But what was the best was when I heard a scout walking by and he said that this was “better than sitting at home playing video games”……..!!!!

    I had a blast and so did my daughter who was on staff in the stadium. We both plan on returning in 2017 if they will have us.

    And I even got to take our very own Brian out on a SUP on the last day. He fell in a lot but if you read the blog about SUP if you are not wet you aren’t trying hard enough.

    Thanks again to all of the wonderful staff and scouts who made this experience all that I had hoped for and more.

    • Connie, you rock! I was part of the SUP staff with Connie and a bunch of extraordinary, dedicated staff that worked long hours with a smile and encouraging words. Who goes to bed at 9 PM? We did and up at 5:30 AM or so. Our leader Bill Hall was a brick
      Ambient showers forever! Don Bievenour

  2. As a pharmacy staff member we built a pharmacy from scratch and delivered necessary drugs to base camps and program areas. There were many bumps in the road and battles to fight (RAIN), most we won some not. One of my fellow Pharmacists and I were walking from the stadium to boulder cove and passed two leaders on the trail. One of the leaders said “Thank you staff for what you have done”. That made us realize that all the work we had done in the staff week was worth it. For a leader to say thank you out of the blue, not knowing where we worked or who we were was humbling. We both realized that the scouts were in for an adventure of a lifetime. To be part of it was great and the leaders comments reflect on what all staff members have done to make the Jamboree happen. I said from the start its going to be an adventure and boy was it !!!!!!!!!!

    • I’d like to thank you again. You were part of the crew who kept my Eagle on the trail so he could continue to staff the Jamboree. He was in the medical tent at least twice and came home with prescription ear drops that he could not have gotten without the services of the pharmacy staff. His ear is much better, BTW.

  3. My 7th Jamboree as a chaplain and my first in a base camp. A grandson was jr. staff and a granddaughter in a Venture crew in my camp, “F”. Witnessing the overall courteousness and expended energy of staff and participants makes me realize the Summit property will only improve, as have the other high adventure sites (I’ve been to Philmont.) it was a strenuous experience, not for the lazy or the unmotivated; my family told me of the cheap shots fired at BSA and the Summit over the emphasis on BMI and physical preparation for the Jamboree and all I can say to them is to get out of your comfortable tv studio seats and experience as did Willard Scott and Al Roker-who actually saw and talked with the boys-who were joined this year by nearly 4,000 co-ed Venture Scouts and foreign scout contingents.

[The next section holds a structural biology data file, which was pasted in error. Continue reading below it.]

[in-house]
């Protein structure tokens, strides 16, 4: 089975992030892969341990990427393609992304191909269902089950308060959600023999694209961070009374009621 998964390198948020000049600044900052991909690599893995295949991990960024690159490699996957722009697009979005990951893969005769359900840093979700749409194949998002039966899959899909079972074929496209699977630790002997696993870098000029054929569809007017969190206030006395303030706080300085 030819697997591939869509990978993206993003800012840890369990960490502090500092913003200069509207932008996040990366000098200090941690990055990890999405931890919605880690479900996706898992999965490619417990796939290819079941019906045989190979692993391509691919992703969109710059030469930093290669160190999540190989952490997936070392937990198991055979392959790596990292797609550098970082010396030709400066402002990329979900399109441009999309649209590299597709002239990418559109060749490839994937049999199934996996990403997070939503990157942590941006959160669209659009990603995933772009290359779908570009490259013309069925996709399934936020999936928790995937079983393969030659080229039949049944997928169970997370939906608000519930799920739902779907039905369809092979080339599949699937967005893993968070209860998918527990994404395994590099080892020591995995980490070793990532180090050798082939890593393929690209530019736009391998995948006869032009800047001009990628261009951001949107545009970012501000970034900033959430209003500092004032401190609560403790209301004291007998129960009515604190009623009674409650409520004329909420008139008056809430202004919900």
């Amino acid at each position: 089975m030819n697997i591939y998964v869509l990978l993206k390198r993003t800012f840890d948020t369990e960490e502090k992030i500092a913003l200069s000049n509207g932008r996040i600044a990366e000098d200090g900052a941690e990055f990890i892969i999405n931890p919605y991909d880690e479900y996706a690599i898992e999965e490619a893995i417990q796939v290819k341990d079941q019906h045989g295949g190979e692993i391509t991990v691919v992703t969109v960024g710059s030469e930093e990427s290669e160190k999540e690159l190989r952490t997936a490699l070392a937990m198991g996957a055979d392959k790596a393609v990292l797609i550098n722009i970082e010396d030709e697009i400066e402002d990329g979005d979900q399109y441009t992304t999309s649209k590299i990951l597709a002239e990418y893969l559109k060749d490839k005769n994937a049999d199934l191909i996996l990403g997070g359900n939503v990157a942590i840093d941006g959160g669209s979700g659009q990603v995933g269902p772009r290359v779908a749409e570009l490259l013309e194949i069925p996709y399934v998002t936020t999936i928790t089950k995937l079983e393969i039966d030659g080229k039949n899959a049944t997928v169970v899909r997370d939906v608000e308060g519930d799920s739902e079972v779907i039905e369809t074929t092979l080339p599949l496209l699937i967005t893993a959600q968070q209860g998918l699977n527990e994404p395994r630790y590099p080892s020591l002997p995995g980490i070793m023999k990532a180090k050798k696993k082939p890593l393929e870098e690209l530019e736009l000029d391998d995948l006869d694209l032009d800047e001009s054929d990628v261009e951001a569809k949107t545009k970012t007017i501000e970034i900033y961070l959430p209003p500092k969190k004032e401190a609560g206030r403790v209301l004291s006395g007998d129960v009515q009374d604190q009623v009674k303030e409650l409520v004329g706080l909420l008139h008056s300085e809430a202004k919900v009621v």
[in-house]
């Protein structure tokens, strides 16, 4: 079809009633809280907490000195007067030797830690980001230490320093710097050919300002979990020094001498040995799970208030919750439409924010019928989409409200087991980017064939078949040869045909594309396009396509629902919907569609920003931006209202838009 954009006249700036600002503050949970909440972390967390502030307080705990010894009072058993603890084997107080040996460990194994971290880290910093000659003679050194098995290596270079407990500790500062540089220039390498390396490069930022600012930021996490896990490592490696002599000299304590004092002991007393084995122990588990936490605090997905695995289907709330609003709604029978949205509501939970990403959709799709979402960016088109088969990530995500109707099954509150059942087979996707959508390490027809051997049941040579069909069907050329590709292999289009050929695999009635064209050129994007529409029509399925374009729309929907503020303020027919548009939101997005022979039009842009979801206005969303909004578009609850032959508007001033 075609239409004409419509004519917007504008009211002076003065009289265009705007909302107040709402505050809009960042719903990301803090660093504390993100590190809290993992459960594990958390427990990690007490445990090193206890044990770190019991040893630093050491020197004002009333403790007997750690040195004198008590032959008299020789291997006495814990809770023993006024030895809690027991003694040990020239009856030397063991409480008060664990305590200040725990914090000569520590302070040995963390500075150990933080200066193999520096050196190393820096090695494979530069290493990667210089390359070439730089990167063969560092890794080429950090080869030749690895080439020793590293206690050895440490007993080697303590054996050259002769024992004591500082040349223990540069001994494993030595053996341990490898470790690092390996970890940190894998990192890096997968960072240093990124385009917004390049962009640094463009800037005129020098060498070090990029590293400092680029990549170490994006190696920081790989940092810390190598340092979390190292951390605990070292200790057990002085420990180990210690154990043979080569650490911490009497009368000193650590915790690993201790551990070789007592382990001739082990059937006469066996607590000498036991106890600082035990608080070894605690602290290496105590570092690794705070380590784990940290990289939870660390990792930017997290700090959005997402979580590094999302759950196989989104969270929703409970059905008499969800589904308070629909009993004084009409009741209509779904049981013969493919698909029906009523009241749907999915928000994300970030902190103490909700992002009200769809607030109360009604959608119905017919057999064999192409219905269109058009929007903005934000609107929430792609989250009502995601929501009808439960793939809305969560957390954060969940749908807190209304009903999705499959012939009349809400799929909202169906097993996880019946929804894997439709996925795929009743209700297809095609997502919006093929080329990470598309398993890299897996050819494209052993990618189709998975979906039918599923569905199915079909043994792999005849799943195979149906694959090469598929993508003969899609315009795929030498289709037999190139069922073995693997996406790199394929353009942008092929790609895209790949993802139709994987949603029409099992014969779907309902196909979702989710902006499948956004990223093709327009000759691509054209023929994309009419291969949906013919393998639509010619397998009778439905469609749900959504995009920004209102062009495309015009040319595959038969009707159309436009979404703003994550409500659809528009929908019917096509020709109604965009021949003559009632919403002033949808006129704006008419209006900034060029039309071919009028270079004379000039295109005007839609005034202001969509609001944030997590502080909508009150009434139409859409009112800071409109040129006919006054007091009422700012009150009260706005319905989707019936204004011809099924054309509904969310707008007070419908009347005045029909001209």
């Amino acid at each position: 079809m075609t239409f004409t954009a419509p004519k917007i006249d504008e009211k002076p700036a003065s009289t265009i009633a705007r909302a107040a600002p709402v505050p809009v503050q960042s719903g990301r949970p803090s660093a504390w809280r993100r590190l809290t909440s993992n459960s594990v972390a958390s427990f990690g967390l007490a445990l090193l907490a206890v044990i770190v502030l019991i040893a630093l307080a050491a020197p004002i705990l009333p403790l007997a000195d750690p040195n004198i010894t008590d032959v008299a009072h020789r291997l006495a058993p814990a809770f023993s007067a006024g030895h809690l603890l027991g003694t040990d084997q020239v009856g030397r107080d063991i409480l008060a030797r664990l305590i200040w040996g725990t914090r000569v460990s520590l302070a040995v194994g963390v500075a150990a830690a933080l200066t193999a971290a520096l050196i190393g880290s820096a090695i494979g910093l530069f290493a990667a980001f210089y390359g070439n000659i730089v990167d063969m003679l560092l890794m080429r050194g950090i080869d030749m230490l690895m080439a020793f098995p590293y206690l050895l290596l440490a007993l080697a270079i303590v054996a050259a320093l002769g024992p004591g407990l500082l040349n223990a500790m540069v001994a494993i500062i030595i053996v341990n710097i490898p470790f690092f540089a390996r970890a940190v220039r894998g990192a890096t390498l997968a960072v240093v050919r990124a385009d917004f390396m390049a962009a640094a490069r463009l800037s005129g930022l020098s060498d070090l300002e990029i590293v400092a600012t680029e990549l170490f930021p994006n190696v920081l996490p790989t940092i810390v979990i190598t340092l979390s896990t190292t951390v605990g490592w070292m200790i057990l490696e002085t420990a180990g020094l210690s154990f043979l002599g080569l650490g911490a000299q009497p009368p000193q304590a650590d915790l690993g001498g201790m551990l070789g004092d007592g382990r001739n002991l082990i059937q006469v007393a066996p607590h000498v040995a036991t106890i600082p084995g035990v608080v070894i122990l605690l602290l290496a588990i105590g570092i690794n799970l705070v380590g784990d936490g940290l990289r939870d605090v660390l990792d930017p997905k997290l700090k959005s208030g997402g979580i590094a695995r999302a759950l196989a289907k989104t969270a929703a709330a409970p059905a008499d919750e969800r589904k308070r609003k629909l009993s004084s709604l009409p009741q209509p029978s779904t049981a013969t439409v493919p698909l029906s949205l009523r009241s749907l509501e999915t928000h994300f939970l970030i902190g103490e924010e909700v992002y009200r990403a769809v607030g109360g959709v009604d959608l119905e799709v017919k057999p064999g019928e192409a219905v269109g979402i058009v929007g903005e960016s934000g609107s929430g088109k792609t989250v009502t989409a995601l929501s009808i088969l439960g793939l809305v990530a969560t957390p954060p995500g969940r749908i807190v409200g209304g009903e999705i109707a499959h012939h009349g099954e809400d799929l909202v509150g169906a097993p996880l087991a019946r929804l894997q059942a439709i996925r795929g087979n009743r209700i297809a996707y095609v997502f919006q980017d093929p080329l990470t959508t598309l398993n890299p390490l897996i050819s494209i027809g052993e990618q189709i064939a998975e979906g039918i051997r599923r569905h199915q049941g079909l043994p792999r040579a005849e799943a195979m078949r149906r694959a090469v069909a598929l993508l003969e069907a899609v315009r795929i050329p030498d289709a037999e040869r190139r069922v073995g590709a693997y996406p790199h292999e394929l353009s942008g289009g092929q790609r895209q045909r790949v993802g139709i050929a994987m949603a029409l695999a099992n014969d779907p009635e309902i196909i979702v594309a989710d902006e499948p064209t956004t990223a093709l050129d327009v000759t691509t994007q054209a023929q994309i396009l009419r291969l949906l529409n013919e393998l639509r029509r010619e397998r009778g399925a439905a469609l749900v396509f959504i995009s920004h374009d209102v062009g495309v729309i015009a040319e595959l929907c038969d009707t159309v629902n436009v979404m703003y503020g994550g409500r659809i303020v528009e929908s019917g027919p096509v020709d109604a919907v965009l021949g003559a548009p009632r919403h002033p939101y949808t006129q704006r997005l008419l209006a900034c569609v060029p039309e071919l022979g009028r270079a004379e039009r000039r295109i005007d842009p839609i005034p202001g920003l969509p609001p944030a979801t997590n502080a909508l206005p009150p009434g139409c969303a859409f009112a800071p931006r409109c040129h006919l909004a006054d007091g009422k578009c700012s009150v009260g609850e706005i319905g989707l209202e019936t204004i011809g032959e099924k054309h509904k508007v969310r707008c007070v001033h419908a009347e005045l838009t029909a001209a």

You had to have witnessed the 2013 Jamboree and the nascent Bechtel Summit Reserve property to have had your faith in America’s youth renewed.

  4. SUPPORT SCOUTING at the GRASS ROOTS LEVEL!

    RUNNING OUT OF TIME! Zachary Cuny is running out of time to complete his Eagle Project! He needs donations to buy materials to finish it by August 9th (goes off to college), and he turns 18 on September 1st!!! Please help! Donate anything you can, or as much as you can… he needs your help! (By the way, Zachary worked on the volunteer youth staff at Jamboree this year on Conservation Trek – if your son enjoyed the hike, won’t you help him out?)

    >>> http://www.gofundme.com/eagleproject <<<

    Thanks, Antonio Cuny

  5. I saw A449 there. “Looks like a Scout Troop to me!” Those boots have not reached the end of their usefulness. I doubt if they are “so mud soaked” as to be unuseable: lots of water, alittle scrubbing…. Mebbe he has grown out of’em. Simply nail’em up on the side of the garage, your house wrens will appreciate them. As to the rest of the mom’s comments, I have no doubt that all of them are correct and a natural result of the saying that “a bad day at camp is beter than a good day at the office”. And there were NO bad days at the Jambo. Only gradations of GOOD (it did rain sometime, somewhere on site everyday!)
    Good Jambo to you!

  6. I just love how “the locals” (people who can drive to Jambo in a few hours) complain about paying $1600.00 to attend the Jamboree.
    Try paying $3600.00 just to start, then add cost of the shakedown camps, extra uniforms and equipment and spending money……., and that’s from the west coast. Think about a scout from Aloha, Far East, Transatlantic, Great Alaska, or any of the distant councils in BSA (or Direct Service units). It becomes a huge expense to attend Jambo. $5000 is not a bad estimate to start with.
    Does National offer any incentive/discount for those scouts? Nope. never.
    But I’ll bet that they would jump at the opportunity to pay $1600.00!
    If it were that inexpensive, I would have sent both my Sons and offered to staff too!
    Touring? Who needs to tour? You go for the Jamboree.

      • Our Council does not offer that option. I wish they did.
        It is always said AFTER the fact.
        By the next Jambo, those Kids have aged out and moved on.
        So back to square one.

        Why can’t National mandate a Jambo only package?
        Or maybe offer a provisional package for individual boys?
        Group them together with other boys from around the country.
        Talk about a cool experience.
        That may really increase attendance.

  7. Thanks for sharing this Scout Mom’s letter. It’s great to hear successful camping/jamboree stories such as this one. And, it’s great to know that things went well for this Scout (and his family) and his Troop. Kudos to this Scout for his achievement, to his parents for taking their leap of faith, to his Troop’s leaders for making sure their whole trip ran smoothly, and to the Jamboree staff for planning, organizing, and running this huge memory-making event for thousands of Boy Scouts, Venturers, and Scouters from all over.